HIGHER education minister Baroness Blackstone admitted to the House of Commons science and technology committee last week that at times she felt "ashamed" of the equipment in university science departments.
Her comment reflects the frustration of science and research supporters as they await the summer conclusion of the government's comprehensive spending review.
The sense of malaise is palpable. Research councils complain that they have to make "impossible" decisions about which projects to fund and the funding gaps identified by Sir Ron Dearing in his inquiry, such as the Pounds 500 million needed over the next five years to replace outdated equipment, continue to gape.
Commissioned last June, the review is an assessment of public spending. Each department of state is looking at its spending and will report to the Treasury's public expenditure committee chaired by chancellor Gordon Brown.
It will be for that committee to decide the pattern of future spending - whether to increase money for science research and university infrastructure through savings in other areas, or to channel more money into other departments, such as health.
Budgets for 1998-99 will be unaffected by the review and remain for the most part, as the government promised, at levels set by the Tories last year. Rather, it is believed, changes will be introduced gradually from 1999/2000 so that by the end of this Parliament, government is spending money in the way it feels most appropriate.
Sir John Cadogan, head of the research councils, is leading the "nuts and bolts" review of Office of Science and Technology spending. The OST, which is part of the Department of Trade and Industry, funds organisations such as the research councils and the Royal Society, which support researchers in their own institutes and provide grants for university researchers.
Sir John chairs a committee that includes representatives of the Cabinet Office and the Treasury. It is looking at how money is spent within the OST and at the structures through which funding is channelled. According to a source close to the committee: "The way the argument is being put together is that science is an underpinning activity of value beyond research and education. The work done in research councils is of value to other government departments. Science is being presented as an across- Whitehall activity."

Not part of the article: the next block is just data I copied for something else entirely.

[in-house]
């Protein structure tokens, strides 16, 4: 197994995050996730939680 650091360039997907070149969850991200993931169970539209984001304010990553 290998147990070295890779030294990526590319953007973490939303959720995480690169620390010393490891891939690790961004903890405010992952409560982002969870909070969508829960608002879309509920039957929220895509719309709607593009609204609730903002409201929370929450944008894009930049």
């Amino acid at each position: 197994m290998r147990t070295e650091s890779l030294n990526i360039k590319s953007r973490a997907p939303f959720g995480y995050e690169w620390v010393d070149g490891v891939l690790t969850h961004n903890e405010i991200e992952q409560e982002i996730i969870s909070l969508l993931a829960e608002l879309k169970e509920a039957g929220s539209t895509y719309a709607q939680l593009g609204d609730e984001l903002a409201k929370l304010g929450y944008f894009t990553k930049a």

The committee is due to submit its case for science to Margaret Beckett, the president of the board of trade, within a month or so. It is unclear at this stage whether the case for science will be included in DTI's main submission, or whether Mrs Beckett will pass on two envelopes to the Treasury.
On top of this, Sir Robert May, the government's chief scientific adviser, is taking a trans-departmental overview of Whitehall's Pounds 6 billion spend on science, research and development. This includes the contribution to university research from the Department for Education and Employment (made through the higher education funding councils), as well as scientific research undertaken in the Ministry of Agriculture, Fisheries and Food, the Department of Health, the Department for Transport, Environment and the Regions and the Ministry of Defence.
He is being helped in the task by the chief scientists in each government department and he will report directly to the Cabinet.
Sir Robert told The THES that he would not necessarily be asking for more money. "I think there are areas where we should invest more," he said. "But I am not simply asking for more. It is a very sensible thing for the government to look at spending like this from the base upwards rather than assuming what is being done is the best thing. But it does take time."
But hopes are already high that universities and OST research institutes will benefit from adjustments in the budget.
One top-ranking OST employee said: "I would be very surprised if there was not a significant uplift for science after the review, if only to stop major embarrassment. The science spend increased under the Tories. If it turned down as soon as the Labour government came in, it would be very bad politically."
It is rumoured that Sir John will be looking for an extra Pounds 250 million for science by the end of the Parliament. Part of this would most probably be tied to schemes, such as the Joint Research Equipment Initiative, which bring in private money alongside public funds. It is also rumoured that he may ask for Pounds 100 million to increase the overheads research councils pay when supporting university research.
WHAT SCIENTISTS WANT
John Mulvey, head of Save British Science, has a wish-list:
The government must provide the Pounds 110 million estimated for research councils to pay the indirect costs of their research.
The backlog of Pounds 500 million needed for equipment for leading research laboratories must be cleared.
Pounds 400 million is needed for new equipment for teaching.
A commitment, over the next three or four years, to bring the government public sector support for research in universities up to internationally competitive levels. To get somewhere near the other G7 countries, it would need at least Pounds 300 million more each year.